FRONTLINE/World | Albania: Getting out of Gitmo | PBS





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Uploaded on Dec 16, 2011

On May 5, 2006, a plane took off from Guantanamo Bay, Cuba, with five shackled men inside. They landed at an airport in southern Europe and were given a new set of clothes, but little information.

"There were 20 to 30 soldiers inside the airplane," says former detainee Abu Bakker Qassim. "Our hands and feet were tied by chains. The first thing we saw was darkness."

The men were members of a Muslim ethnic minority group from western China called Uighurs. But they now found themselves driven through the streets of a city that most of them had never heard of -- Tirana, Albania -- where FRONTLINE/World reporter Alexandra Poolos arrived in the summer of 2008 to track them down.

The first man she met, Abu Bakker Qassim, led her to the building where he and the others had been taken after they arrived.

"When I first arrived," says Abu Bakker, "they brought me to this center behind me. It is the political asylum center of Albania. We arrived at about midnight. After I arrived, I spent a year and a half of my life here."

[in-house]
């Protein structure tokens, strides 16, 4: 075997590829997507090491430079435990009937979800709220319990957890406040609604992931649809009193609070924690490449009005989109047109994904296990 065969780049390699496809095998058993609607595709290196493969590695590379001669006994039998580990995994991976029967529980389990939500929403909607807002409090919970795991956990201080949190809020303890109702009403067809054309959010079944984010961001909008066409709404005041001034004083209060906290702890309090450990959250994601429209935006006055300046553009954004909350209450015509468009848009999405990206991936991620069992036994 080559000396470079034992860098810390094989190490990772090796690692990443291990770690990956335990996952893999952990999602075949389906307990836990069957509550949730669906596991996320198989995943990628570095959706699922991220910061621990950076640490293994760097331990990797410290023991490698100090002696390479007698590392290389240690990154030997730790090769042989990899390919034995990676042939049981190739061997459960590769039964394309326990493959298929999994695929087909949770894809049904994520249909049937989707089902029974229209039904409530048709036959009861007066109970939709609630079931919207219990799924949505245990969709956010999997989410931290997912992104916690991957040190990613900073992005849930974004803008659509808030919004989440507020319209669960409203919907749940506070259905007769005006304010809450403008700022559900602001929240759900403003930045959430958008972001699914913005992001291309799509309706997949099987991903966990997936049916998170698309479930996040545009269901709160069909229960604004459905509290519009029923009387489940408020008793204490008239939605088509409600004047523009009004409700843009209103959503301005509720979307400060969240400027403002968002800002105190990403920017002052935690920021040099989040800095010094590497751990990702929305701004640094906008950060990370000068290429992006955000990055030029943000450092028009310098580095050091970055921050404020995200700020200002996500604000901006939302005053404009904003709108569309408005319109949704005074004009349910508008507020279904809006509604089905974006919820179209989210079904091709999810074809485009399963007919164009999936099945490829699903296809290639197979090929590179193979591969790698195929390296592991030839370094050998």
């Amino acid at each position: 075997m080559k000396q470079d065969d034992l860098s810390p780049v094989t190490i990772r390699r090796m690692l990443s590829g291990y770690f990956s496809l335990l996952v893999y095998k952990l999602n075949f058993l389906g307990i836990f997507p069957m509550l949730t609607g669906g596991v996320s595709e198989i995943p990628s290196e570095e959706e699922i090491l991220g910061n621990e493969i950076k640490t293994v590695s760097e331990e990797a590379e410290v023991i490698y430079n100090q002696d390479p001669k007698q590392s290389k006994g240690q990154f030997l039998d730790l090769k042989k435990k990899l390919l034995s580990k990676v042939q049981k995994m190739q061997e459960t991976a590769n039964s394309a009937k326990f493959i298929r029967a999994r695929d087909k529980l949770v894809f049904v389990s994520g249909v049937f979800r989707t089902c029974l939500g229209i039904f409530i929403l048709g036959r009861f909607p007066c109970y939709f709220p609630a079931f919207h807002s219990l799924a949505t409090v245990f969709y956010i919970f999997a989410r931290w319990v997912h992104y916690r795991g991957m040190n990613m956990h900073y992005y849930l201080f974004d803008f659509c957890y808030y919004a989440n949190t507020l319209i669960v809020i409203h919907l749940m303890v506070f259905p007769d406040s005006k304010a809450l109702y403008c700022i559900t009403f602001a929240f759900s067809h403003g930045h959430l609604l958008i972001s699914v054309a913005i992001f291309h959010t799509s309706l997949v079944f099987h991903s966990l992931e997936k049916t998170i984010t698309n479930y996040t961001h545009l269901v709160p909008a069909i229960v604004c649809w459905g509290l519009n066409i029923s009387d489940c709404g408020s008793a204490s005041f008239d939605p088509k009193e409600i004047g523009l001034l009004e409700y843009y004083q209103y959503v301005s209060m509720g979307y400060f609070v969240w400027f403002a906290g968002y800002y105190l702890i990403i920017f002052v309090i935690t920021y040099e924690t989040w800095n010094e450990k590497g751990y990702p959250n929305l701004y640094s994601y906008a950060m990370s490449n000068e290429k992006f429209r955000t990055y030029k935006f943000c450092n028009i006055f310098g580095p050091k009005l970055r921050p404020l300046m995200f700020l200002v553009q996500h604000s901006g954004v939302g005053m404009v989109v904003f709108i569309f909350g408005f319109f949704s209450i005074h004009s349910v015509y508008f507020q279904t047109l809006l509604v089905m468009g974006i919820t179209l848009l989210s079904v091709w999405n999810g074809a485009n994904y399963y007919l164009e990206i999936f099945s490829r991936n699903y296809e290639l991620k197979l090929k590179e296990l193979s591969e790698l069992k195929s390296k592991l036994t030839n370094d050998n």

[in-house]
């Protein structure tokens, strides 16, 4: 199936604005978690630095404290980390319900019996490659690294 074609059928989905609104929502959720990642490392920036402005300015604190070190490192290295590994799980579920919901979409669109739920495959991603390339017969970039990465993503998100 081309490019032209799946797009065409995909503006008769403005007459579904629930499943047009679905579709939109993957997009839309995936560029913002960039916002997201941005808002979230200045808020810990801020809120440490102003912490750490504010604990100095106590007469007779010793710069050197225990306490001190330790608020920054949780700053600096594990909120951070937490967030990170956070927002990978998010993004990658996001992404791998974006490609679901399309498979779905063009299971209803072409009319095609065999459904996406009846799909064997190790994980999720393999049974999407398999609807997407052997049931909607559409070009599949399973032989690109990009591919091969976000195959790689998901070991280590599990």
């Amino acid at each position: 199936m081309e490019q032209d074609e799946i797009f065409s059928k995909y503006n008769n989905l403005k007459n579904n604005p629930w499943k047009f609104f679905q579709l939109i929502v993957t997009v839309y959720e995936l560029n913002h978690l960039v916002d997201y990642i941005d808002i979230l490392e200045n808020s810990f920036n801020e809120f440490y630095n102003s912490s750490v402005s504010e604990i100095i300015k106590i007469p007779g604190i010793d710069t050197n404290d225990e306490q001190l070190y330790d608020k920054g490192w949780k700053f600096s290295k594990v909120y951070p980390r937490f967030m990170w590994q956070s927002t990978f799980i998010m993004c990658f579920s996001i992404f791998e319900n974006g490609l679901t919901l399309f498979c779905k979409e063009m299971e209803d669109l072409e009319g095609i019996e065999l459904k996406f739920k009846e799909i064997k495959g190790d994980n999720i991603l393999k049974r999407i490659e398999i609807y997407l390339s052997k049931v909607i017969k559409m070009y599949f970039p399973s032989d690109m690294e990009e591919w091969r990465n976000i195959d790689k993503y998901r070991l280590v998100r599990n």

When the local news heard about the arrival of Abu Bakker and his friends at the refugee center, they became a big story in Albania. People were worried that these men were Al Qaeda terrorists. Under scrutiny, Abu Bakker and the others struggled to make sense of it all.

"Getting caught up in international terrorism, being taken to Guantanamo, then becoming the focus of the world as an evil person -- this was beyond my wildest thoughts," says Abu Bakker. "It was a punishment of destiny that we went through."

The story of the Uighurs' unimaginable odyssey began in an even less well-known place: Xinjiang, a remote area of western China, where Abu Bakker and the others grew up.

The Uighurs consider Xinjiang their homeland, but the long-standing tension between this Muslim minority and the Chinese government dominates daily life.

In Xinjiang, Abu Bakker made a living as a leatherworker, and at age 26, he married. A few years later, in mid-2000, he made the critical decision that would leave him exiled in Albania: He headed out of Xinjiang to look for work.

Leaving was difficult, as his wife was now pregnant. He told her he'd be back in six months, but the trip didn't go as planned.




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